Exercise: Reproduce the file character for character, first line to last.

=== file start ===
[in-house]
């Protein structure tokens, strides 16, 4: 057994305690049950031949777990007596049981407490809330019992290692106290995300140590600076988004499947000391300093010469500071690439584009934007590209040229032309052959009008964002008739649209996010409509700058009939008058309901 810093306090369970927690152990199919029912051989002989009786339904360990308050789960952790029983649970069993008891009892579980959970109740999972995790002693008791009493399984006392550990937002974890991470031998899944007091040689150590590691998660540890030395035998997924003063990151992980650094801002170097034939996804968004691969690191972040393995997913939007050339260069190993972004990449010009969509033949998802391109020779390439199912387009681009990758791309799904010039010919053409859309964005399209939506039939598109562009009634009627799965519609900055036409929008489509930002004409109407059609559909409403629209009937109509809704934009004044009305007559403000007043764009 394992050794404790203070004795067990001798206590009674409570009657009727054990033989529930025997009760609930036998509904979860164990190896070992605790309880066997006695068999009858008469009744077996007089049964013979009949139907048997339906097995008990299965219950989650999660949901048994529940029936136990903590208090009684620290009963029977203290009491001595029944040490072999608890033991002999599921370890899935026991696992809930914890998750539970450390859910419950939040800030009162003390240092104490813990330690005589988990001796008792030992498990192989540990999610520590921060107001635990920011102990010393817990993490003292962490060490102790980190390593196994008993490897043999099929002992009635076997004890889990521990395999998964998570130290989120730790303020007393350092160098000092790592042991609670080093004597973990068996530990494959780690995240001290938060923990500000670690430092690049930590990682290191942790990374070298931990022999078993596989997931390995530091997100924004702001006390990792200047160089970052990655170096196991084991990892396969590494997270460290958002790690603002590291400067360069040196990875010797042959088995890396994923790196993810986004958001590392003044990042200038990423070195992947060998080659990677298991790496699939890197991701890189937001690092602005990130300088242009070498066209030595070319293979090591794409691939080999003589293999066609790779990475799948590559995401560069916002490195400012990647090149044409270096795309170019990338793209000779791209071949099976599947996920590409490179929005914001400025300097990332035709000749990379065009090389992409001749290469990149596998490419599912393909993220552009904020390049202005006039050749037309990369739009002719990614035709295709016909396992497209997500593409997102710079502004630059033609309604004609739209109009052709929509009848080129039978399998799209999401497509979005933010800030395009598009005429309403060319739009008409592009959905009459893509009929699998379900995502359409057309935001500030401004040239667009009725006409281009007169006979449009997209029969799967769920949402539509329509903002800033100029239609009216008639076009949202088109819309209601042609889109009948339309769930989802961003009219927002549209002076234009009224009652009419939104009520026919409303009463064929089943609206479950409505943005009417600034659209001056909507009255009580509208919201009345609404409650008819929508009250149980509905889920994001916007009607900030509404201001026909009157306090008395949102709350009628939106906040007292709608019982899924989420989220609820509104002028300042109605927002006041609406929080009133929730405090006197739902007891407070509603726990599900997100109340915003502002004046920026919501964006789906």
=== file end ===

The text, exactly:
[in-house]
């Protein structure tokens, strides 16, 4: 057994305690049950031949777990007596049981407490809330019992290692106290995300140590600076988004499947000391300093010469500071690439584009934007590209040229032309052959009008964002008739649209996010409509700058009939008058309901 810093306090369970927690152990199919029912051989002989009786339904360990308050789960952790029983649970069993008891009892579980959970109740999972995790002693008791009493399984006392550990937002974890991470031998899944007091040689150590590691998660540890030395035998997924003063990151992980650094801002170097034939996804968004691969690191972040393995997913939007050339260069190993972004990449010009969509033949998802391109020779390439199912387009681009990758791309799904010039010919053409859309964005399209939506039939598109562009009634009627799965519609900055036409929008489509930002004409109407059609559909409403629209009937109509809704934009004044009305007559403000007043764009 394992050794404790203070004795067990001798206590009674409570009657009727054990033989529930025997009760609930036998509904979860164990190896070992605790309880066997006695068999009858008469009744077996007089049964013979009949139907048997339906097995008990299965219950989650999660949901048994529940029936136990903590208090009684620290009963029977203290009491001595029944040490072999608890033991002999599921370890899935026991696992809930914890998750539970450390859910419950939040800030009162003390240092104490813990330690005589988990001796008792030992498990192989540990999610520590921060107001635990920011102990010393817990993490003292962490060490102790980190390593196994008993490897043999099929002992009635076997004890889990521990395999998964998570130290989120730790303020007393350092160098000092790592042991609670080093004597973990068996530990494959780690995240001290938060923990500000670690430092690049930590990682290191942790990374070298931990022999078993596989997931390995530091997100924004702001006390990792200047160089970052990655170096196991084991990892396969590494997270460290958002790690603002590291400067360069040196990875010797042959088995890396994923790196993810986004958001590392003044990042200038990423070195992947060998080659990677298991790496699939890197991701890189937001690092602005990130300088242009070498066209030595070319293979090591794409691939080999003589293999066609790779990475799948590559995401560069916002490195400012990647090149044409270096795309170019990338793209000779791209071949099976599947996920590409490179929005914001400025300097990332035709000749990379065009090389992409001749290469990149596998490419599912393909993220552009904020390049202005006039050749037309990369739009002719990614035709295709016909396992497209997500593409997102710079502004630059033609309604004609739209109009052709929509009848080129039978399998799209999401497509979005933010800030395009598009005429309403060319739009008409592009959905009459893509009929699998379900995502359409057309935001500030401004040239667009009725006409281009007169006979449009997209029969799967769920949402539509329509903002800033100029239609009216008639076009949202088109819309209601042609889109009948339309769930989802961003009219927002549209002076234009009224009652009419939104009520026919409303009463064929089943609206479950409505943005009417600034659209001056909507009255009580509208919201009345609404409650008819929508009250149980509905889920994001916007009607900030509404201001026909009157306090008395949102709350009628939106906040007292709608019982899924989420989220609820509104002028300042109605927002006041609406929080009133929730405090006197739902007891407070509603726990599900997100109340915003502002004046920026919501964006789906």